Disc One: Chopin: Mazurkas (29) recorded between 1951 & '52.
Disc Two: Chopin: Sonata #3 ('52), Waltz, Op. 18 ('52), Sonata #2 ('53) Nocturne, Op. 9 ('45); Mendelssohn: Song Without Words: The Shepherd's Complaint ('50); Schumann: Romance, Op. 28 #2 ('49); Mozart: Sonata #16, Adagio ('53).
Disc Three: Rachmaninoff: Rhapsody on a Theme of Paganini with Fritz Reiner conducting the Robin Hood Dell Orchestra ('51); Piano Concerto #2 with William Steinberg conducting the Robin Hood Dell Orchestra ('50); Prélude, Op. 3 #2 ('45); Shostakovich: Préludes #24, 10 & 5 ('44)
Disc Four: Prokofieff: Piano Concerto #3 with Antál Doráti conducting the Dallas Symphony Orchestra ('49); Khachaturian: Piano Concerto with Serge Koussevitzky conducting the Boston Symphony Orchestra ('46); Shostakovich: Préludes #14, 10 & 5 ('45).
Disc Five: Beethoven: Piano Concerto #2 with Vladimir Golschmann conducting the NBC Symphony Orchestra ('46); Schubert: Moment Musical, D.780, #3 ('49), Waltzes, Landler and German Dances ('52), Impromptu D.935 #2 ('53); Schumann: Romance, Op. 28 #2; Brahms: Intermezzo Op, 116 #6 ('45); Liszt: Sonetto ('47) Hungarian Rhapsody #11 ('51) Mephisto Waltz #1 ('45).
Disc Six: Bach: Partita #4 ('52-'53) Suite BWV 818 ('47); Scarlatti: Sonata, K. 380; Mozart: Sonata K. 570, Adagio ('49); Albéniz: Evocation ('45); Chasins: Piano Playtime ('52); Debussy: Children's Corner ('50-'51); Palmer: Toccato ostinato ('47).
Disc Seven: Rachmaninoff: Sonata Op. 19 with Edmund Kurtz cello ('47); Brahms: Sonata Op. 120 with William Primrose, viola ('46), Sonata #3, Op, 108 with Jascha Heifetz violin ('50).
Disc Eight: Frick Collection Copland: Sonata; Chopin: Nocturne, Op. 55 #2, Mazurka, Op. 33 #3, Polonaise-Fantasie Op. 61; Mussorgsky: Pictures at an Exhibition; Schumann: Kinderszenen (About Foreign Lands); Scarlatti: Sonata K. 380. ('53).
Disc Nine: An Artist at Work. Alternate takes, etc. And interview.
Of all sad words
Of tongue or pen.
The saddest, these,
"It might have been… "
Before getting into the review proper, let me say that this set should be a required possession of anyone who claims to love classical music. It is a must not just for lovers of Kapell, but of piano playing of classical music overall. I found the experience of reviewing these discs to be one of the most wonderful experiences I have had since beginning to study classical music through listening over 20 years ago. Listening to these discs you really wonder what might have been.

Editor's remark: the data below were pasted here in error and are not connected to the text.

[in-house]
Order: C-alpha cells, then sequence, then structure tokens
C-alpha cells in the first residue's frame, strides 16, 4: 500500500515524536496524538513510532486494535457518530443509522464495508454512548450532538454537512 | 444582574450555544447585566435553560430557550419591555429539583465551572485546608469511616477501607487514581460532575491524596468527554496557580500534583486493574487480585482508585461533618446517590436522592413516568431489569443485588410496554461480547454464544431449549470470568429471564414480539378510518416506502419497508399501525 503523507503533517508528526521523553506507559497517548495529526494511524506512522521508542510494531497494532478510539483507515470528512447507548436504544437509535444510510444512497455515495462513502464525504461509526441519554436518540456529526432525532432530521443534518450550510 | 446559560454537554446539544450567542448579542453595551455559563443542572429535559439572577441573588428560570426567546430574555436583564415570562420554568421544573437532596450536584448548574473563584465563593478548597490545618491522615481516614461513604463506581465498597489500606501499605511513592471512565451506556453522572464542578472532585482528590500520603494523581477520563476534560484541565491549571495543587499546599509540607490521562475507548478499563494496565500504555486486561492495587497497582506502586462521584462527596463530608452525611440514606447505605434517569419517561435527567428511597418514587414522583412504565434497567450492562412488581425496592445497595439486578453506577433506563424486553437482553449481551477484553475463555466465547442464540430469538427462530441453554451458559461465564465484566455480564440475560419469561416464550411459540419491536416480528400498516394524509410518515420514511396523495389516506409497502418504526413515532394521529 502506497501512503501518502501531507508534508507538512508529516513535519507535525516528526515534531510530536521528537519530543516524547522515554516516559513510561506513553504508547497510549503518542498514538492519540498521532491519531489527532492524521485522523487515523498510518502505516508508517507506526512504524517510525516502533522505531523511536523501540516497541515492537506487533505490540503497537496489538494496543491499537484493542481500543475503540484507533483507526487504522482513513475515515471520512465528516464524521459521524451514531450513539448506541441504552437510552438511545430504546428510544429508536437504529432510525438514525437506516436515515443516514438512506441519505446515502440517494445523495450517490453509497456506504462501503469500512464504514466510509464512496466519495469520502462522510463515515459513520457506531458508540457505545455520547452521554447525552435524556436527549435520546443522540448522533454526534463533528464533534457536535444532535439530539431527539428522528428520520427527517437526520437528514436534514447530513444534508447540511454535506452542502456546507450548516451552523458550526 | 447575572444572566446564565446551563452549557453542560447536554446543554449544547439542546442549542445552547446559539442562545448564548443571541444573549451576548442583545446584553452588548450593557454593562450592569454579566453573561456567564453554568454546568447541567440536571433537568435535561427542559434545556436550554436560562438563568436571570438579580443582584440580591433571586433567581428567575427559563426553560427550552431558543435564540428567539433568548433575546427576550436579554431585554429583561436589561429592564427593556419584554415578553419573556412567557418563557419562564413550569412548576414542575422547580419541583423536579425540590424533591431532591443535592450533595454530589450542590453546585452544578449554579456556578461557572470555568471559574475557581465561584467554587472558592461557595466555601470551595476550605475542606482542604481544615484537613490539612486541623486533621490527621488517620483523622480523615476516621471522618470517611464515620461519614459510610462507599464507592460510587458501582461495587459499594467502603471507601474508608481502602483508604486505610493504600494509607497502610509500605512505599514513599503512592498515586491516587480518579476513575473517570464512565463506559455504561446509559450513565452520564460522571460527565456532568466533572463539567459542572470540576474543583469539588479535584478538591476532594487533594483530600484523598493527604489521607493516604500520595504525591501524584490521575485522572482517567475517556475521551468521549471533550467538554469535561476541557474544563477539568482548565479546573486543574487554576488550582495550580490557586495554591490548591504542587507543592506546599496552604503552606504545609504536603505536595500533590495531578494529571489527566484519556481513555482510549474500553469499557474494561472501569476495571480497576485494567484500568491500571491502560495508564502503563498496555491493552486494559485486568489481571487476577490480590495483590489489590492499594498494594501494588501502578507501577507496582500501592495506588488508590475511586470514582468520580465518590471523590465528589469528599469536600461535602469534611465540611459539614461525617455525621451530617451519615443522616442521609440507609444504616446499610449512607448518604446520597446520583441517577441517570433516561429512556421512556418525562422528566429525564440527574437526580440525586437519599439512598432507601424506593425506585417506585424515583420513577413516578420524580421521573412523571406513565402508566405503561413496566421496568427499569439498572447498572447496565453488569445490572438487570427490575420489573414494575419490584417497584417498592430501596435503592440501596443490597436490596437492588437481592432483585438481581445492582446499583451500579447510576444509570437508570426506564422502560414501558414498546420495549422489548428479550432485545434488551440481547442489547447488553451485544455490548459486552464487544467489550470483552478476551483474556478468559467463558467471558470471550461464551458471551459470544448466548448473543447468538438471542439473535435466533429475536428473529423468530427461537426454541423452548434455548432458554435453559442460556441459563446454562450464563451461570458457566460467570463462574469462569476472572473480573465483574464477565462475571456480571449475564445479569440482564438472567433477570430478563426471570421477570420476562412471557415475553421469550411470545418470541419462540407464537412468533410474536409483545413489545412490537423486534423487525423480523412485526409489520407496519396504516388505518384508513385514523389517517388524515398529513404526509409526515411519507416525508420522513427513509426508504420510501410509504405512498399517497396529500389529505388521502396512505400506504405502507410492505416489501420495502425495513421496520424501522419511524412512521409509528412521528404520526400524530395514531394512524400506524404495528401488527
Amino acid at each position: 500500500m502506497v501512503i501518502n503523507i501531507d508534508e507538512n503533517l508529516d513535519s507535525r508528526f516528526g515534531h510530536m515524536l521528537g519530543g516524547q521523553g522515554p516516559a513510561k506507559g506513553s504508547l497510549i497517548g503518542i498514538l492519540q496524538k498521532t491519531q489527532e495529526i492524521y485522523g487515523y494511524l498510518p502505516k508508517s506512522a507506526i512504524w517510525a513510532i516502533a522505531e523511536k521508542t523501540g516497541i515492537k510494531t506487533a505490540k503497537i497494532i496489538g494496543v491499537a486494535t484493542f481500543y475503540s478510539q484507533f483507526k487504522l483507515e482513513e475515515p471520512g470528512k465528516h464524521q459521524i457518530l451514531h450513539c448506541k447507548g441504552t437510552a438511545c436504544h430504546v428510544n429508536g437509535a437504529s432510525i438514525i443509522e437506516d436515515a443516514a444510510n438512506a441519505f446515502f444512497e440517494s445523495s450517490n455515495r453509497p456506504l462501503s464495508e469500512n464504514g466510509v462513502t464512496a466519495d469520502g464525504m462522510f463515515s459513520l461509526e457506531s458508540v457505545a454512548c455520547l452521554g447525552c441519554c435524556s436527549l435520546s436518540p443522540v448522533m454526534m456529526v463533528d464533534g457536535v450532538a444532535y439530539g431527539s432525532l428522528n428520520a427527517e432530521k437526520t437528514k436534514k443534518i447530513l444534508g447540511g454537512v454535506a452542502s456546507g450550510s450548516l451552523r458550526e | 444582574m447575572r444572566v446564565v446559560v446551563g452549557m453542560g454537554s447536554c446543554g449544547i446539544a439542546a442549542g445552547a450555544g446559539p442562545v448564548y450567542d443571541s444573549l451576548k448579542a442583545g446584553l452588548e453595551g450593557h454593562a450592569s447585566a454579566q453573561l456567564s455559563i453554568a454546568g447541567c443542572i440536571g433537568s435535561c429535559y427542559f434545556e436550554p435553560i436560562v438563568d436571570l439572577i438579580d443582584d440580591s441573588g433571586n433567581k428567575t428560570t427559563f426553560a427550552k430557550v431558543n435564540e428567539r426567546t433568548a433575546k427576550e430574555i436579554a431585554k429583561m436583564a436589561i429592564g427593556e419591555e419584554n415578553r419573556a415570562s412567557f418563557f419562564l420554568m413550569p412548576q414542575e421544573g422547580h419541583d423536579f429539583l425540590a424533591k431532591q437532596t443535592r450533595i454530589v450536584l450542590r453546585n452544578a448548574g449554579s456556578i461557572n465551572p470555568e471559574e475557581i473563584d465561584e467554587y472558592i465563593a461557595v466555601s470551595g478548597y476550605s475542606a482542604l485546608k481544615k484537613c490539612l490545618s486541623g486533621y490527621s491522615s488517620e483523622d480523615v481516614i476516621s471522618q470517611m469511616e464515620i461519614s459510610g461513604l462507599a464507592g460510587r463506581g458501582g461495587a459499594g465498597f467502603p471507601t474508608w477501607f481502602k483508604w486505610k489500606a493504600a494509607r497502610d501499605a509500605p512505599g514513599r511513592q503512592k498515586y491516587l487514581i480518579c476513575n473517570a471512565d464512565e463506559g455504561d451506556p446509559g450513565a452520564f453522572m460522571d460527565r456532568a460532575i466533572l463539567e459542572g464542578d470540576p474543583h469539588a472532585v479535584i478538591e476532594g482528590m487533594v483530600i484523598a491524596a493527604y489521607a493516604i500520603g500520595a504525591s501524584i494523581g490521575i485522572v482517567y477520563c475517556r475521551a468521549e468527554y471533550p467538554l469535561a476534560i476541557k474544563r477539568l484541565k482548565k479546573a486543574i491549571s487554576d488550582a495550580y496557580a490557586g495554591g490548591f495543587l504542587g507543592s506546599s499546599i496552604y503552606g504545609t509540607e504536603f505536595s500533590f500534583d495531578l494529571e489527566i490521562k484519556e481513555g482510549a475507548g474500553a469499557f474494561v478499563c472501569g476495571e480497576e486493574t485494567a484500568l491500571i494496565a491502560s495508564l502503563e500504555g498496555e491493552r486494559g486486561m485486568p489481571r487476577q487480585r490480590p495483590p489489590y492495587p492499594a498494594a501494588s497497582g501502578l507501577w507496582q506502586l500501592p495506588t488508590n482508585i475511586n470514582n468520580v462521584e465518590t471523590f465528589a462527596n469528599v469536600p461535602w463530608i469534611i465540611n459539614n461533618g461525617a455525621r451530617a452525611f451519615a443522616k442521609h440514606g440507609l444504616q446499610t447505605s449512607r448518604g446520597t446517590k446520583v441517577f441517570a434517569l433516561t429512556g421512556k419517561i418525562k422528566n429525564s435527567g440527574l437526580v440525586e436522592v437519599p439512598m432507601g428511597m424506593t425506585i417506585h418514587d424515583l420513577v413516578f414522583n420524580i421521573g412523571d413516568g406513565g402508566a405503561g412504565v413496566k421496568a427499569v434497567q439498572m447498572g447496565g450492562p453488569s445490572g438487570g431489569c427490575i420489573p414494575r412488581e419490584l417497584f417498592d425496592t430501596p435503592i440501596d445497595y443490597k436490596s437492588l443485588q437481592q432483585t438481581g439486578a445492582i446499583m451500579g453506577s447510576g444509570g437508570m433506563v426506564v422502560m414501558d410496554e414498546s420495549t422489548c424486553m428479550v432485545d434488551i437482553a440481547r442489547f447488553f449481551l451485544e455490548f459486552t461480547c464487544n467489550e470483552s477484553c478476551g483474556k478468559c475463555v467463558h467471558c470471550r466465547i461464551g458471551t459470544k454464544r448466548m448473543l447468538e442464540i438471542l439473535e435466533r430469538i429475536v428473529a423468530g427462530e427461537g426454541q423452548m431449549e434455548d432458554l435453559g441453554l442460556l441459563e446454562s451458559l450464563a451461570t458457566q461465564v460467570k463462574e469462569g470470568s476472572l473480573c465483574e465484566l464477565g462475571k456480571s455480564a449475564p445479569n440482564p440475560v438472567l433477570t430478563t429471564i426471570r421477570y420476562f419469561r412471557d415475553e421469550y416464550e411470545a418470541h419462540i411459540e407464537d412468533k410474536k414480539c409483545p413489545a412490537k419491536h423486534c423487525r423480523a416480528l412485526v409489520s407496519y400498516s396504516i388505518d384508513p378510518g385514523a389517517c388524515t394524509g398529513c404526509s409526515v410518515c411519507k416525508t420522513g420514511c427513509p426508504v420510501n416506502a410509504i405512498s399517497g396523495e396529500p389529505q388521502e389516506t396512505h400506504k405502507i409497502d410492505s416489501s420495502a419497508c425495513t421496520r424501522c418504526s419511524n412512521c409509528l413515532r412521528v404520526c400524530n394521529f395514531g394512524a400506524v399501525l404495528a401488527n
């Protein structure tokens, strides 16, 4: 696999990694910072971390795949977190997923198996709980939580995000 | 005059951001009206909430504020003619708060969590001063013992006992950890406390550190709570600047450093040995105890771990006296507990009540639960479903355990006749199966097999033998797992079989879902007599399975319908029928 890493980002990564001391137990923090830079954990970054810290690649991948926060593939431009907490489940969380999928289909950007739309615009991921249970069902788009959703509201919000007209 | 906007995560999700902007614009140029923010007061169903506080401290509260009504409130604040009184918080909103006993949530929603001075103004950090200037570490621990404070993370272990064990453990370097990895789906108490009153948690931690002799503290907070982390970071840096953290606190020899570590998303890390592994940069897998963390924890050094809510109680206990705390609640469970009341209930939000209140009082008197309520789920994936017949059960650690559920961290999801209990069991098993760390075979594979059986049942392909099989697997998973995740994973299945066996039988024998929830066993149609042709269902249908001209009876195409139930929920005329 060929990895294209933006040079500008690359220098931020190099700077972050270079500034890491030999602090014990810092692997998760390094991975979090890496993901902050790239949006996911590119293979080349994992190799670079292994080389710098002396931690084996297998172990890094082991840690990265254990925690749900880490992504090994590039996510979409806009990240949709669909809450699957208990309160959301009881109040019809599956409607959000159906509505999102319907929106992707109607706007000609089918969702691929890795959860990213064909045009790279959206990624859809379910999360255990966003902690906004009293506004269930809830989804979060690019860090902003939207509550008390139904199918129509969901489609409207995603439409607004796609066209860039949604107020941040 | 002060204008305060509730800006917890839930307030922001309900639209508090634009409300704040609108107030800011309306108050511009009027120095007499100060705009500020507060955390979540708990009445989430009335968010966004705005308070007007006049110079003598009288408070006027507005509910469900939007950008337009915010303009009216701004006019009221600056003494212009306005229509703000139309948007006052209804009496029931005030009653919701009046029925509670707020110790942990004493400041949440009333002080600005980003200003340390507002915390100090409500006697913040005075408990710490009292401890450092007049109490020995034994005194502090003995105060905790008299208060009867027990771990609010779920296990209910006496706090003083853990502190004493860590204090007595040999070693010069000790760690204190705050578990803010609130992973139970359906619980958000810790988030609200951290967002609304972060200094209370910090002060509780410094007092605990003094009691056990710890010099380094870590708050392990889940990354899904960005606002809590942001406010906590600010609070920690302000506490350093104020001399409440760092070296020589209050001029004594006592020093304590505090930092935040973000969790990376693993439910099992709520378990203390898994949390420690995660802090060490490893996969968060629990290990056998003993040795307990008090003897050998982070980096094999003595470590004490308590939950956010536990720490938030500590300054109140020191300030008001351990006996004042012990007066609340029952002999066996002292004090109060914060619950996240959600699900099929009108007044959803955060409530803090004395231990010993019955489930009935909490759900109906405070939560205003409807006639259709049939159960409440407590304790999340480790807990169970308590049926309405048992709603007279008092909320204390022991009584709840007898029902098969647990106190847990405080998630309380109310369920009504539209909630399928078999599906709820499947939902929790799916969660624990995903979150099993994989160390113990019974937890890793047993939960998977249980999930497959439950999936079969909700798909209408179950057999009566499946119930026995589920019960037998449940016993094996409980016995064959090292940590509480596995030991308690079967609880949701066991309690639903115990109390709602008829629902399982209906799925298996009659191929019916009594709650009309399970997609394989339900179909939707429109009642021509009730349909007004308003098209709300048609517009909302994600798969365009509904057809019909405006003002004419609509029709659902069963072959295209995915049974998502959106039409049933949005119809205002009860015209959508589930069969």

I'd recommend this set just to get Volume Six. I am not really sure why, but this is the disc that I first really got into. I'd played a couple others, but that was not really listening. For some reason, though, this disc caught my attention immediately. It was probably the Bach. This is playing with soul! One of my listenings was done on a Sunday afternoon in early October. Our friends Bill and Mary Ann were visiting for lunch.* Bill and I were in the living room, looking at the leaves a changing, while the ladies and kids were outside. Bill commented that the Bach reminded him of Gould, and that comparison is more than apt. In fact, I wonder if Gould learned something about being Gould from Kapell. The playing has personality; it is musical. On reading Allan Evans' notes after writing this I noticed that he made a similar comparison with Gould. The Scarlatti that follows it is simply wonderful. The Mozart makes you yearn for a complete recording. The Albéniz is a bewitching evocation. I liked the Chasins much more than Mr. Evans (I can't understand why he felt the need to take a swipe at the music.) The four sections of his "Playtime" are: Waltz of the Rainbow, By the Brook, Dancing Bagpipes and Tricky Trumpet. It is really neat stuff and I am glad to be able to hear some of the music of an old acquaintance of mine. The Debussy is the finest I have heard, even more than Gieseking. I warmed to the Palmer piece after a few hearings.